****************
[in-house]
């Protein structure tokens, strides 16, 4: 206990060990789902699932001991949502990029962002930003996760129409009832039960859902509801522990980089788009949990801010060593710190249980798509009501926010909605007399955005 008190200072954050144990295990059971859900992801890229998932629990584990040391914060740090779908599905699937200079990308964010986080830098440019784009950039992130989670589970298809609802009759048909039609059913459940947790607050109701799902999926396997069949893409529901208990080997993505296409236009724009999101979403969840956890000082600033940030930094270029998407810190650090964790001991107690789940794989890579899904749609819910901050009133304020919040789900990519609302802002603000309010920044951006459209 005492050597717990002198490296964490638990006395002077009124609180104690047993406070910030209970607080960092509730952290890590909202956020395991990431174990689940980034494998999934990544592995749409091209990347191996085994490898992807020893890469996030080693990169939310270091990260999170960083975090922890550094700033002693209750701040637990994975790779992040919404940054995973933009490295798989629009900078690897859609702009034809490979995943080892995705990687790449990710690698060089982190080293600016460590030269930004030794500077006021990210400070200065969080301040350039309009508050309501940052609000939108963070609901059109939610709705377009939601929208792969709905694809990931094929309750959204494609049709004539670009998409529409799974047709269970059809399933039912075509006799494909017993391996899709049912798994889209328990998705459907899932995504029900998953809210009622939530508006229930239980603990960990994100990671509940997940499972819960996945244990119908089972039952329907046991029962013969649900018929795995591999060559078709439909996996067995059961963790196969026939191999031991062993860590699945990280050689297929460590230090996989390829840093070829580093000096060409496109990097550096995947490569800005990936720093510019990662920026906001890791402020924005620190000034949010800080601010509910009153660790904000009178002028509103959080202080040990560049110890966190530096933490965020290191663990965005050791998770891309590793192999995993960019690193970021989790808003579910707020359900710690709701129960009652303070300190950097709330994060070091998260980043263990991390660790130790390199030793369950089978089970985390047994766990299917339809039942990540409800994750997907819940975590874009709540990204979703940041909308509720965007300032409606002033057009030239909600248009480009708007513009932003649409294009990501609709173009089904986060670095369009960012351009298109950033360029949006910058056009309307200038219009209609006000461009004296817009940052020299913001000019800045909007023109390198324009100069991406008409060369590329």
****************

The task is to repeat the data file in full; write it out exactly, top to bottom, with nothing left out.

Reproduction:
[in-house]
């Protein structure tokens, strides 16, 4: 206990060990789902699932001991949502990029962002930003996760129409009832039960859902509801522990980089788009949990801010060593710190249980798509009501926010909605007399955005 008190200072954050144990295990059971859900992801890229998932629990584990040391914060740090779908599905699937200079990308964010986080830098440019784009950039992130989670589970298809609802009759048909039609059913459940947790607050109701799902999926396997069949893409529901208990080997993505296409236009724009999101979403969840956890000082600033940030930094270029998407810190650090964790001991107690789940794989890579899904749609819910901050009133304020919040789900990519609302802002603000309010920044951006459209 005492050597717990002198490296964490638990006395002077009124609180104690047993406070910030209970607080960092509730952290890590909202956020395991990431174990689940980034494998999934990544592995749409091209990347191996085994490898992807020893890469996030080693990169939310270091990260999170960083975090922890550094700033002693209750701040637990994975790779992040919404940054995973933009490295798989629009900078690897859609702009034809490979995943080892995705990687790449990710690698060089982190080293600016460590030269930004030794500077006021990210400070200065969080301040350039309009508050309501940052609000939108963070609901059109939610709705377009939601929208792969709905694809990931094929309750959204494609049709004539670009998409529409799974047709269970059809399933039912075509006799494909017993391996899709049912798994889209328990998705459907899932995504029900998953809210009622939530508006229930239980603990960990994100990671509940997940499972819960996945244990119908089972039952329907046991029962013969649900018929795995591999060559078709439909996996067995059961963790196969026939191999031991062993860590699945990280050689297929460590230090996989390829840093070829580093000096060409496109990097550096995947490569800005990936720093510019990662920026906001890791402020924005620190000034949010800080601010509910009153660790904000009178002028509103959080202080040990560049110890966190530096933490965020290191663990965005050791998770891309590793192999995993960019690193970021989790808003579910707020359900710690709701129960009652303070300190950097709330994060070091998260980043263990991390660790130790390199030793369950089978089970985390047994766990299917339809039942990540409800994750997907819940975590874009709540990204979703940041909308509720965007300032409606002033057009030239909600248009480009708007513009932003649409294009990501609709173009089904986060670095369009960012351009298109950033360029949006910058056009309307200038219009209609006000461009004296817009940052020299913001000019800045909007023109390198324009100069991406008409060369590329």